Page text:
Thanks for good comments to Jari, Kaitsu, and AJ.
Abbot, C. G., 1920, “The larger opportunities for research on the relations of solar and terrestrial radiation”, PNAS, 6, 82-95, [full text]
Arrhenius, Svante, 1896, “On the Influence of Carbonic Acid in the Air Upon the Temperature of the Ground.” Philosophical Magazine 41: 237-76, [full text]
Callendar, G. S., 1938, “The artificial production of carbon dioxide and its influence on temperature”, Quarterly Journal of the Royal Meteorological Society, Volume 64 Issue 275, Pages 223 – 240, [abstract]
Fleming, James R., 2002, “The carbon dioxide theory of climate change: emergence, eclipse, and reemergence, ca. 1850–1950”, 13th Symposium on Global Change and Climate Variations, AMS, [Abstract, full text]
Hulburt, E. O., 1931, “The Temperature of the Lower Atmosphere of the Earth”, Physical Review, vol. 38, Issue 10, pp. 1876-1890, [abstract]
Martin, P. E., Barker, E. F., 1932, “The Infrared Absorption Spectrum of Carbon Dioxide”, Phys. Rev. 41, 291–303, [abstract]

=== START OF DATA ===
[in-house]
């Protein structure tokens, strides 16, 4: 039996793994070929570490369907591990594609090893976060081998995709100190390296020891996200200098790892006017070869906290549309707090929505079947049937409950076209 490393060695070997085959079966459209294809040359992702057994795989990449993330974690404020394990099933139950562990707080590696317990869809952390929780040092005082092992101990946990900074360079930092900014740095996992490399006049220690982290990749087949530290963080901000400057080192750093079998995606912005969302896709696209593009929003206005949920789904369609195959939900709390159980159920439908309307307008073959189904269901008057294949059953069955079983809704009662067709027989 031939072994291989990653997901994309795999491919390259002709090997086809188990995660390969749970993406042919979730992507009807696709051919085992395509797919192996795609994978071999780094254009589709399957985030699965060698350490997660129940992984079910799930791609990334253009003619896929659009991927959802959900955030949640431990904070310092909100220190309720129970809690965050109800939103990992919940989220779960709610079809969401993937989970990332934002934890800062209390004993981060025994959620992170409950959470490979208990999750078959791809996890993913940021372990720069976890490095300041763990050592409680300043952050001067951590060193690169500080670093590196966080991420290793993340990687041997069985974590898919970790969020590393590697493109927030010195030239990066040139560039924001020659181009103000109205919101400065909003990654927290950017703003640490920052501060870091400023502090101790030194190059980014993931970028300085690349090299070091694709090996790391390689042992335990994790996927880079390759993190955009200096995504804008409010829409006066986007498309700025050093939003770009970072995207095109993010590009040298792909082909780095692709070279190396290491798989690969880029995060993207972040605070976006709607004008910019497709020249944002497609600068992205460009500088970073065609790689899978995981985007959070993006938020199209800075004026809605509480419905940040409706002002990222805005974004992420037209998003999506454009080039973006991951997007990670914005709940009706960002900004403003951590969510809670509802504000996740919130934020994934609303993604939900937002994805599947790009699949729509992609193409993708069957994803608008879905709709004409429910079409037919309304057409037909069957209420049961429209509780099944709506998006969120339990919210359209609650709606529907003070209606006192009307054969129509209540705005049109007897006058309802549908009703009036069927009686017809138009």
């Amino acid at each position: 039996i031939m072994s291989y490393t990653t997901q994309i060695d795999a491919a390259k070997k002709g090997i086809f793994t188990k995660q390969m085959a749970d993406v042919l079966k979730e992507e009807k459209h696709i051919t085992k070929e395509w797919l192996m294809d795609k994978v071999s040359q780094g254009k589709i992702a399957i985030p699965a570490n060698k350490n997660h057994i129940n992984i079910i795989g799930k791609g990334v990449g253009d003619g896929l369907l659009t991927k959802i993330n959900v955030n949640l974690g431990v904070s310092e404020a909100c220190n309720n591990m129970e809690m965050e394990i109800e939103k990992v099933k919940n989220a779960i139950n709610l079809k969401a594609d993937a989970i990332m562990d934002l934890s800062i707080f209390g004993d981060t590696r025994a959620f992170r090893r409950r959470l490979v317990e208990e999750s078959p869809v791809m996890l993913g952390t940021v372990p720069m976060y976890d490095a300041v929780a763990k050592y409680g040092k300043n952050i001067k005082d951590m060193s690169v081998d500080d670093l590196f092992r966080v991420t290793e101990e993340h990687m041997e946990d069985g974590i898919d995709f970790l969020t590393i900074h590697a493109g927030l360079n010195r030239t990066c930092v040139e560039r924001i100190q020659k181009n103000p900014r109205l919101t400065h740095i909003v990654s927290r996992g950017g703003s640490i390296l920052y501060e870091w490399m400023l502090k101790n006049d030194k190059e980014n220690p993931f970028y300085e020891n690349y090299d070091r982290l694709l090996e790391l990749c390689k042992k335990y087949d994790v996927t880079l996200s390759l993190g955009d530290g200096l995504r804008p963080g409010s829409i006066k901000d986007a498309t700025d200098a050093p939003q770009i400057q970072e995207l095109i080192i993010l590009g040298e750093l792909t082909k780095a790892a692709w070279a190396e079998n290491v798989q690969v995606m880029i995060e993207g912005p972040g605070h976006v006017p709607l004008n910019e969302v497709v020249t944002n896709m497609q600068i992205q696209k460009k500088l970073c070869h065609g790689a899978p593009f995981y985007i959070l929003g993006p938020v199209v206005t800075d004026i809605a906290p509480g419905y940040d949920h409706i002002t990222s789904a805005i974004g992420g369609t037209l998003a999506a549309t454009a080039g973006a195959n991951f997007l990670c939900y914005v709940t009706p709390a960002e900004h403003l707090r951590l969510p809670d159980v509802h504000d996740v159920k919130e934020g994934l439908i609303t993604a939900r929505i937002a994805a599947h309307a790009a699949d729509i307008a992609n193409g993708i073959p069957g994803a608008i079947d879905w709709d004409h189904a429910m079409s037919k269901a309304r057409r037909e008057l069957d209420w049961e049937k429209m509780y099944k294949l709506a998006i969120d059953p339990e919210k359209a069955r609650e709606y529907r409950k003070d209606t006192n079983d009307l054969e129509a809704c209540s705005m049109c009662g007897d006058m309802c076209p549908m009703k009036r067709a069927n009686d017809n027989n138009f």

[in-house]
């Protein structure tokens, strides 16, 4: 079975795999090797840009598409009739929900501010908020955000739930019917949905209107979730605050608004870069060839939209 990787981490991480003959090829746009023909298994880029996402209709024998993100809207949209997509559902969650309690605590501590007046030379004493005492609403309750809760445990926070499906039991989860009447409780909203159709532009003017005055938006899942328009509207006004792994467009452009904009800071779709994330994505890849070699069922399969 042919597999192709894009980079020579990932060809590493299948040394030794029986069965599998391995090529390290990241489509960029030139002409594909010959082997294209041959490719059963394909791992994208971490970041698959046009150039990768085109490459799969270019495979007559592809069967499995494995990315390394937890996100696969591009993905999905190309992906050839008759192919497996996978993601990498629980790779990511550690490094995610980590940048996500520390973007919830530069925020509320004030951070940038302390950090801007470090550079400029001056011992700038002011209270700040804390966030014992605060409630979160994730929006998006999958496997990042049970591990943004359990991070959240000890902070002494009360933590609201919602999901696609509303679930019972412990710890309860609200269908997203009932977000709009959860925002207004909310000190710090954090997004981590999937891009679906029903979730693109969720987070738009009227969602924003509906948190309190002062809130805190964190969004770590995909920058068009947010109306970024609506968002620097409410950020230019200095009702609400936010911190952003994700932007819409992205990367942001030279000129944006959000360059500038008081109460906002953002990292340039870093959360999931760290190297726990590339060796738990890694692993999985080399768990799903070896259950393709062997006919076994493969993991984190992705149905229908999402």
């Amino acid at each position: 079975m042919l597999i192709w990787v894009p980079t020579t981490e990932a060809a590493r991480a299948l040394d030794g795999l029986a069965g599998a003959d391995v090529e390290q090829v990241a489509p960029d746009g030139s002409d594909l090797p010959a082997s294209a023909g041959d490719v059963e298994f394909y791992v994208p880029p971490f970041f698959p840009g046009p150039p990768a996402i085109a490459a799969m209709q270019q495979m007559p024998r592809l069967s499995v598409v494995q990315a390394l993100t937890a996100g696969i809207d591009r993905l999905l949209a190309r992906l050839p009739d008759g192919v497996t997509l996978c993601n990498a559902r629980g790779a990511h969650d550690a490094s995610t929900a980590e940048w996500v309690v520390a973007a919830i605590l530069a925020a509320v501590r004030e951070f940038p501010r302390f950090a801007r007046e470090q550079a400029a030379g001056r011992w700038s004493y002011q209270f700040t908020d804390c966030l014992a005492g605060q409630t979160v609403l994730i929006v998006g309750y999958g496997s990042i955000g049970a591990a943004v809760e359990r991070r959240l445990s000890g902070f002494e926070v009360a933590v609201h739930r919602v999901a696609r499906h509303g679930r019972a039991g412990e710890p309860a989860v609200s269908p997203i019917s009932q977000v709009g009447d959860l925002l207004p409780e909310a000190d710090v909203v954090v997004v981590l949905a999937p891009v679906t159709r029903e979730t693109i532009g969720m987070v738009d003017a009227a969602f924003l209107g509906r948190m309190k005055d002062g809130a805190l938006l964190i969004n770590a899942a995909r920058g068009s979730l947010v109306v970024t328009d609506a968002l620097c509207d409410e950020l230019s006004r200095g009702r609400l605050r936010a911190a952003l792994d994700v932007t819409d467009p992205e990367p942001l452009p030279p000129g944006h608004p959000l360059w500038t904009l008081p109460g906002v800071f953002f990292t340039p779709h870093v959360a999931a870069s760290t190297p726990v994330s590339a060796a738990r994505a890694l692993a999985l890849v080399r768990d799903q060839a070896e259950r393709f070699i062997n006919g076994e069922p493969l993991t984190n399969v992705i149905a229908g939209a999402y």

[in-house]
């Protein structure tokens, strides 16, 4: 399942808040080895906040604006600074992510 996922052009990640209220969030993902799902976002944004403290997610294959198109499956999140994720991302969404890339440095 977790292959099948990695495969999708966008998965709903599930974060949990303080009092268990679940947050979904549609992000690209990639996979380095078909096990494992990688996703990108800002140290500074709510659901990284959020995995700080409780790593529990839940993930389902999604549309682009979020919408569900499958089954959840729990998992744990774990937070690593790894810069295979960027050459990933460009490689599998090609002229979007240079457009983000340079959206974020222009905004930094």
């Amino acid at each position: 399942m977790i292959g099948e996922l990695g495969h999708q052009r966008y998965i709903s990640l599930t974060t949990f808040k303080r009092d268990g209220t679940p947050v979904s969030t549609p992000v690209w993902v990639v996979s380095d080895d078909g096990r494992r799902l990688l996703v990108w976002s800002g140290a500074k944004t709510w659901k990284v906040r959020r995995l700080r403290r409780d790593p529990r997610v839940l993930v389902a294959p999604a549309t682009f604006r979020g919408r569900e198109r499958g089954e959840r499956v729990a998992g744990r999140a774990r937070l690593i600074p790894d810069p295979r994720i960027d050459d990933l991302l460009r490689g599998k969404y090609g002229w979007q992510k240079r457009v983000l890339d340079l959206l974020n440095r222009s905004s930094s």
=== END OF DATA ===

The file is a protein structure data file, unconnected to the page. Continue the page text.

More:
Plass, G. N., 1956, “The influence of the 15u carbon-dioxide band on the atmospheric infra-red cooling rate”, Quarterly Journal of the Royal Meteorological Society, Volume 82 Issue 353, Pages 310 – 324, [abstract]
Plass, Gilbert N., 1956b, “Carbon Dioxide and the Climate” – article was re-published in 2010: American Scientist, Volume 98, Number 1, Page: 58, DOI: 10.1511/2010.82.58, [full text]
Rubens, H.; Aschkinass, E., 1898, “Observations on the Absorption and Emission of Aqueous Vapor and Carbon Dioxide in the Infra-Red Spectrum”, ApJ, 8, 176, [abstract and full text]
Simpson, 1929 – information on this is from Fleming (2002), who doesn’t give any specific reference to this.
Strong, John, Plass, Gilbert N., 1950, “The Effect of Pressure Broadening of Spectral Lines on Atmospheric Temperature”, Astrophysical Journal, vol. 112, p.365, [abstract and full text]
Tyndall, John, 1861, “The Bakerian Lecture: On the Absorption and Radiation of Heat by Gases and Vapours, and on the Physical Connexion of Radiation, Absorption, and Conduction”, Proc. R. Soc. Lond. 11:100-104; doi:10.1098/rspl.1860.0021, [abstract, full text]
Weart, Spencer, 2009, “The Carbon Dioxide Greenhouse Effect”, [full text]
Ångström, Knut, 1900, “Ueber die Bedeutung des Wasserdampfes und der Kohlensäure bei der Absorption der Erdatmosphäre”, Annalen der Physik, Volume 308 Issue 12, Pages 720 – 732, [abstract (in German)]